So if the meat is being cooked by the jus anyway, why did I need to roast the meat in the first place? I could make a batch of the jus using scraps and bones, find a butcher to thinly slice uncooked beef for me—thereby solving the thinness problem—and simply add the beef to the jus, cook for a few minutes, and I'd be done. What a genius idea!

Not exactly. When I tested the idea with some meat that I sliced as thinly as possible, the slices were even tougher than before. Plus, the raw meat clouded the liquid, casting it an unappetizing grey. A quick chat with Kenji confirmed that this idea had some serious logistical issues, namely that with thin raw slices of beef, proteins and other contaminants leak out too quickly into the jus, turning it cloudy and robbing the beef of flavor. Not only that, but I'd have to cook the slices in the liquid for a long time for them to become tender. Besides, it was doubtful I'd ever be able to convince some knife wielding butcher to dirty his or her deli slicer with raw meat.

"But what about using good quality roast beef?" Kenji wrote.

Roast beef in a deli case, ready to be sliced.

Serious Eats / Nick Kindelsperger

Beef that has been par-cooked through roasting already has its proteins set, meaning they won't leak out into the jus. The idea of using homogenous grey lunch meat didn't sound appealing, but what about delis that roast their own beef? I knew Whole Foods had nice looking roast beef ready for slicing in its deli section. I just made sure to ask for it to be sliced as thinly as possible.

Close-up of a pile of thinly sliced roast beef.

Serious Eats / Nick Kindelsperger

Taking the Plunge

Now all I had to do was combine the sliced beef and the jus. You could just warm the jus on the stove, swirl in the meat, and you'd probably be okay. But I wanted to get an exact temperature. I started the test at 130°F (54°C) and tried 10 degree increments up to 170°F (77°C). The meat was added and left at each temperature for about 30 seconds.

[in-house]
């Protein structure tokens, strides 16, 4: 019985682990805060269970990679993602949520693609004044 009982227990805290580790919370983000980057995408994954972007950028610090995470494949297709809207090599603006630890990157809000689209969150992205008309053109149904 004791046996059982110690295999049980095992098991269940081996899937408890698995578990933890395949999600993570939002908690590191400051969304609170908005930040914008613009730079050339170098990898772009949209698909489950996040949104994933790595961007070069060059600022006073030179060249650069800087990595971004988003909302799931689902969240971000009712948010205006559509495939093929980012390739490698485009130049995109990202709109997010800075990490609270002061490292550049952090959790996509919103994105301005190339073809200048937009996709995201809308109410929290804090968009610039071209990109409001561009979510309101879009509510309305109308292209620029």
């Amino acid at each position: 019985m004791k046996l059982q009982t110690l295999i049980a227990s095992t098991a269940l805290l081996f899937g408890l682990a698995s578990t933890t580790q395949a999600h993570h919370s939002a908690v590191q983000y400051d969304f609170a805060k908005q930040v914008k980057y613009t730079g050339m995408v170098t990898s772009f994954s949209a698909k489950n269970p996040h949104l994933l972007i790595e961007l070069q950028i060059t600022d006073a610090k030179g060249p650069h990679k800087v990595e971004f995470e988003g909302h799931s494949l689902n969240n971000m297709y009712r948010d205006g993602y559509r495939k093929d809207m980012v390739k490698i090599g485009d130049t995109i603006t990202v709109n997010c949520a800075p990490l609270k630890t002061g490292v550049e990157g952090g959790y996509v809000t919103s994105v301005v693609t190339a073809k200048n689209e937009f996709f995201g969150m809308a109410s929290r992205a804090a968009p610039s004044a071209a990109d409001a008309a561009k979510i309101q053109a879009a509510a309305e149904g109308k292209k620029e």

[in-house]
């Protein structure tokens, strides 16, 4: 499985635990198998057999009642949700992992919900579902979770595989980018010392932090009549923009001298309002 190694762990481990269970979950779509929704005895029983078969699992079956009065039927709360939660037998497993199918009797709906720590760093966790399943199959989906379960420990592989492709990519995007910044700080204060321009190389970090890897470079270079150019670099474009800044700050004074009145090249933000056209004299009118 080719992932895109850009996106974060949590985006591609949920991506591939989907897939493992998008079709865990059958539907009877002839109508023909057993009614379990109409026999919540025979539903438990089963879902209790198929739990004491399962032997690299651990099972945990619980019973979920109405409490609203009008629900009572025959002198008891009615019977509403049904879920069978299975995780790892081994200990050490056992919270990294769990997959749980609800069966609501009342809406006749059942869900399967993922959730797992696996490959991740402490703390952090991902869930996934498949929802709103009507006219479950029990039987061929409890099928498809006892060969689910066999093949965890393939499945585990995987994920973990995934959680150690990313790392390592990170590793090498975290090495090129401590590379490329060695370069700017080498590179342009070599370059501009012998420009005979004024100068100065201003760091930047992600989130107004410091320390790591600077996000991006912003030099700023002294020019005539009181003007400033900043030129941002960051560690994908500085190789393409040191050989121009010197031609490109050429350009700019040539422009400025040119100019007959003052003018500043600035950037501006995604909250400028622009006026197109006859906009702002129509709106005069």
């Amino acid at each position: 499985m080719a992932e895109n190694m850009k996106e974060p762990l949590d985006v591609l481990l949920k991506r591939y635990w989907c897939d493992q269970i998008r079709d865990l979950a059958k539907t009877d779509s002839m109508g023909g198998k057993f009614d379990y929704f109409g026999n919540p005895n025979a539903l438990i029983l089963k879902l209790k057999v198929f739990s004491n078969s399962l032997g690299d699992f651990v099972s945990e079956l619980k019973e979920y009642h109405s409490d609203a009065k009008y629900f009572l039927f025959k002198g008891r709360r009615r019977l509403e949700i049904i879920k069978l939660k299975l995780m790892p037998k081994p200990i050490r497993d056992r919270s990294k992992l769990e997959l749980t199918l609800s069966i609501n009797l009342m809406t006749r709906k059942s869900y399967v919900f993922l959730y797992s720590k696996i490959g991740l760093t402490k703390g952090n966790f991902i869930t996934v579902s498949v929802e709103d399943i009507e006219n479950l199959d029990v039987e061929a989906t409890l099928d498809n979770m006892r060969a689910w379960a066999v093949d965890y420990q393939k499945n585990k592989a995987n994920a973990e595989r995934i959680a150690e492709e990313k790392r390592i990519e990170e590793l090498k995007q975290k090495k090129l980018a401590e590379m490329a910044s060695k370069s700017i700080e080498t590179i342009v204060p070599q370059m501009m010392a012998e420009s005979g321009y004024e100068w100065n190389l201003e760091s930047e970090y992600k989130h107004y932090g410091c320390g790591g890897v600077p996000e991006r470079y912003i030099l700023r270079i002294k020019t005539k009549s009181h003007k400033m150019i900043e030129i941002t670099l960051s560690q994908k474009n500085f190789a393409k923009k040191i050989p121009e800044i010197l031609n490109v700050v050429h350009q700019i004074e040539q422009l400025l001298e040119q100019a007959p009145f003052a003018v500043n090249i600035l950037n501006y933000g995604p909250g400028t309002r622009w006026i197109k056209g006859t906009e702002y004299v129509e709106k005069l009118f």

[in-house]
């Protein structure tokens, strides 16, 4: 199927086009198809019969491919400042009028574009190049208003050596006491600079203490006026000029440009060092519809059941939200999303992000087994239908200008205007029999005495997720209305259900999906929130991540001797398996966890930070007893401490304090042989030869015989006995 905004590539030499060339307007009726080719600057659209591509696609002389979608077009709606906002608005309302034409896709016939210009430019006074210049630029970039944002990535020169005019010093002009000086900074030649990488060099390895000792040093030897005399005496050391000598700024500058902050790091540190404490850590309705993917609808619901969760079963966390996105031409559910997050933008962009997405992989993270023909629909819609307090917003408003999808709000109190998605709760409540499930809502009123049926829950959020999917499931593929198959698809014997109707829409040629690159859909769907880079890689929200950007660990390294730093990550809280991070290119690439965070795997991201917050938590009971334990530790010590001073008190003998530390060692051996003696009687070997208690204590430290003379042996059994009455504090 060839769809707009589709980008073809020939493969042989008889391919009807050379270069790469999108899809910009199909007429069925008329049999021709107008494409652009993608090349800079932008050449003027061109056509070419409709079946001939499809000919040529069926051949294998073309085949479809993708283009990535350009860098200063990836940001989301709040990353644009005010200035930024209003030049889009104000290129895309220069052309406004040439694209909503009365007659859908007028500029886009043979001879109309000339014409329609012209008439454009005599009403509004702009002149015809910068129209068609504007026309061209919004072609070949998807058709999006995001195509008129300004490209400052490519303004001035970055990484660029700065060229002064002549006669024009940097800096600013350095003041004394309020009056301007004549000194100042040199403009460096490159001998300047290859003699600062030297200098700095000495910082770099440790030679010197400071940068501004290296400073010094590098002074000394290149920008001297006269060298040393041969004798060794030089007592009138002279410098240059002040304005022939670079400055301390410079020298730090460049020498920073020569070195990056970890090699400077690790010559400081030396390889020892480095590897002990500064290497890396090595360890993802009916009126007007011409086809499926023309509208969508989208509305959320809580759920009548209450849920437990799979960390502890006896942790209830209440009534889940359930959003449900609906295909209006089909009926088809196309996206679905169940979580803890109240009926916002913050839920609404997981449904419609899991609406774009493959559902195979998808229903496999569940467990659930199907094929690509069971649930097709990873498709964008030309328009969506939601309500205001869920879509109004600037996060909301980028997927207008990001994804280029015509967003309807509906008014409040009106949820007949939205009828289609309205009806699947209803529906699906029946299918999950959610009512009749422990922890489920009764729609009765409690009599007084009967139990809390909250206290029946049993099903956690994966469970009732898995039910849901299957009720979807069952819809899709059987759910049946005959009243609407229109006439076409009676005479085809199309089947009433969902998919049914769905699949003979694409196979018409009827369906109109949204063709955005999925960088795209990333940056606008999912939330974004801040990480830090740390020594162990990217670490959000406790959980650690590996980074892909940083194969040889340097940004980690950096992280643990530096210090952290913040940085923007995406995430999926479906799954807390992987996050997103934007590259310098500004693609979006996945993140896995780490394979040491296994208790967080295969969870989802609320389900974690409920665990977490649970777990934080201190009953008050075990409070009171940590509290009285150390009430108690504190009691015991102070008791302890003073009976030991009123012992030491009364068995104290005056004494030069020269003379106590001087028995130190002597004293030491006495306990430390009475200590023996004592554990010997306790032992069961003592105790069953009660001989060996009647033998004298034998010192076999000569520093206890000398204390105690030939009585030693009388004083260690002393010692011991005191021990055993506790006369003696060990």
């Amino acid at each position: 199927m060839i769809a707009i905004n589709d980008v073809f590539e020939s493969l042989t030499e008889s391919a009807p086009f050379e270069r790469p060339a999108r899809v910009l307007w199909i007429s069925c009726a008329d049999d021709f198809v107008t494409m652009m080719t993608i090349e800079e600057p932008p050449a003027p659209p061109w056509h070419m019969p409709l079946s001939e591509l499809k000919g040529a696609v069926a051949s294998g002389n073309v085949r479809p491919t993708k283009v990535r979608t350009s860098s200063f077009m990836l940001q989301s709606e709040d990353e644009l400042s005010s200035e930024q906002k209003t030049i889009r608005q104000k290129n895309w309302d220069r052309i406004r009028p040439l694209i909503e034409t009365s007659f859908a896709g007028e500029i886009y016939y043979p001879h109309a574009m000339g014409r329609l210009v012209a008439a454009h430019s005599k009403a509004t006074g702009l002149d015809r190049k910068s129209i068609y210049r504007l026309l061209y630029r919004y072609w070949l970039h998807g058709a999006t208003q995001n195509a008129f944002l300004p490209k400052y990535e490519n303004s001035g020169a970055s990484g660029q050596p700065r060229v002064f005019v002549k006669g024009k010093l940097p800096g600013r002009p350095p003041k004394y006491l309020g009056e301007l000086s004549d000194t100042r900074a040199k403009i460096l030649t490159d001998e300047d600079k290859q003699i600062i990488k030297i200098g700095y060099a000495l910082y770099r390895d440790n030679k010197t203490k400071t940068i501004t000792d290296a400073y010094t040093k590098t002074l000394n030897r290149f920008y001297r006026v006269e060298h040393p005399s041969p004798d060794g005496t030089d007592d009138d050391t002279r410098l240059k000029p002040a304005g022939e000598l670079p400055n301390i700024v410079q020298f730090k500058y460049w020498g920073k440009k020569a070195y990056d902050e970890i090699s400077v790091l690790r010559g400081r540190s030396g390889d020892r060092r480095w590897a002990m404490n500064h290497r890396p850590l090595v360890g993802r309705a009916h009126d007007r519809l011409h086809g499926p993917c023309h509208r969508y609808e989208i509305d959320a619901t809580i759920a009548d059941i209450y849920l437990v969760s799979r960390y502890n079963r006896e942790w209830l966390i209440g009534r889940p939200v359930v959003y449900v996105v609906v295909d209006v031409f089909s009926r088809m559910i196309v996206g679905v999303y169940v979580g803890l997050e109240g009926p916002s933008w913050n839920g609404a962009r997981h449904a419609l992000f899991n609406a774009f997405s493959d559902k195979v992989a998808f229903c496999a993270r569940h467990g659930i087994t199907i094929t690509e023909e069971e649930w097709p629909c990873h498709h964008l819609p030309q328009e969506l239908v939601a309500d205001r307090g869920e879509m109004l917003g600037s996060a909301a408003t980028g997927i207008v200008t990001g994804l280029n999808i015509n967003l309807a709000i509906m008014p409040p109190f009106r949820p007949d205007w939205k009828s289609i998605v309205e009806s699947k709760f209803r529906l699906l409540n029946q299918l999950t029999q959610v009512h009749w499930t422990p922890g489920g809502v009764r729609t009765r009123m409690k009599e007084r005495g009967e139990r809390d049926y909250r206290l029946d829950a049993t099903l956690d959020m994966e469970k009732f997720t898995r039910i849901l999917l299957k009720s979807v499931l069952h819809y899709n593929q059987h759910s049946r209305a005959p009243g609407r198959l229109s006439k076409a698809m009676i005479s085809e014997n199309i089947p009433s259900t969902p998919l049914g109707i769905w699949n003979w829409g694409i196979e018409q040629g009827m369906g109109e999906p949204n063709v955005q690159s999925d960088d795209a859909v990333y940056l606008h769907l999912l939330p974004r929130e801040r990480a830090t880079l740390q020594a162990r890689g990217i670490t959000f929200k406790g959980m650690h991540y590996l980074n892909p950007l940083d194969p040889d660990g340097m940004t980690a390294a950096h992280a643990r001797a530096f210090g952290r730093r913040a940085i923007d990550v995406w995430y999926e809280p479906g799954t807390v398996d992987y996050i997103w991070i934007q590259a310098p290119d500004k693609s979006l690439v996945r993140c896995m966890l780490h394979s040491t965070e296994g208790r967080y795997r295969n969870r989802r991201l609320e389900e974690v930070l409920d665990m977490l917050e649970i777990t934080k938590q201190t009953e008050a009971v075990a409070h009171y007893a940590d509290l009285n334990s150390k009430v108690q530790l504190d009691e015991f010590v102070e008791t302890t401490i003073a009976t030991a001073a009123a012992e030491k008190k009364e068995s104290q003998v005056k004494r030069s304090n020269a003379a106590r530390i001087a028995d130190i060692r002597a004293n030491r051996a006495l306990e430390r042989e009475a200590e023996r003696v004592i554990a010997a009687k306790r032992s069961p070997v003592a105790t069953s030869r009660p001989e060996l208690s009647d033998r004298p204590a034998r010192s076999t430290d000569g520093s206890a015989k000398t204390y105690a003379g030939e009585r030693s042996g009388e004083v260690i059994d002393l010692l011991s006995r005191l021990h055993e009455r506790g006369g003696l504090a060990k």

Five slices of roast beef that have been dipped in broth at incrementally higher temperatures. The three slices on the right have been cooked at higher temperatures and look progressively contracted or "crumpled."
Starting on the left: 130°F, 140°F, 150°F, 160°F, 170°F.

Serious Eats / Nick Kindelsperger

130°F was too low. The texture wasn't quite right, the slices were a bit bouncy, and each still had a light red hue, which I'd never encountered with an Italian beef. There was a big change at 140°F—the meat was far more tender and lost the red tint. At 150°F, the meat was still tender but was starting to look grainier. By 160°F, the slices started to curl and dry out, which meant that at 170°F they started to look truly disheveled. 140°F it is.

The Rolls

A package of pre-sliced French rolls.

Serious Eats / Nick Kindelsperger

Most Italian beefs in Chicago are served on Turano or Gonnella French rolls, which I've always found a bit underwhelming, especially compared to the fresh and flaky rolls often used for New Orleans po' boys or Philadelphia cheesesteaks. But after a few tests, I realized why these rolls are used. The French rolls remain sound and strong after being dipped, unlike extra flaky rolls, which may turn mushy and soft.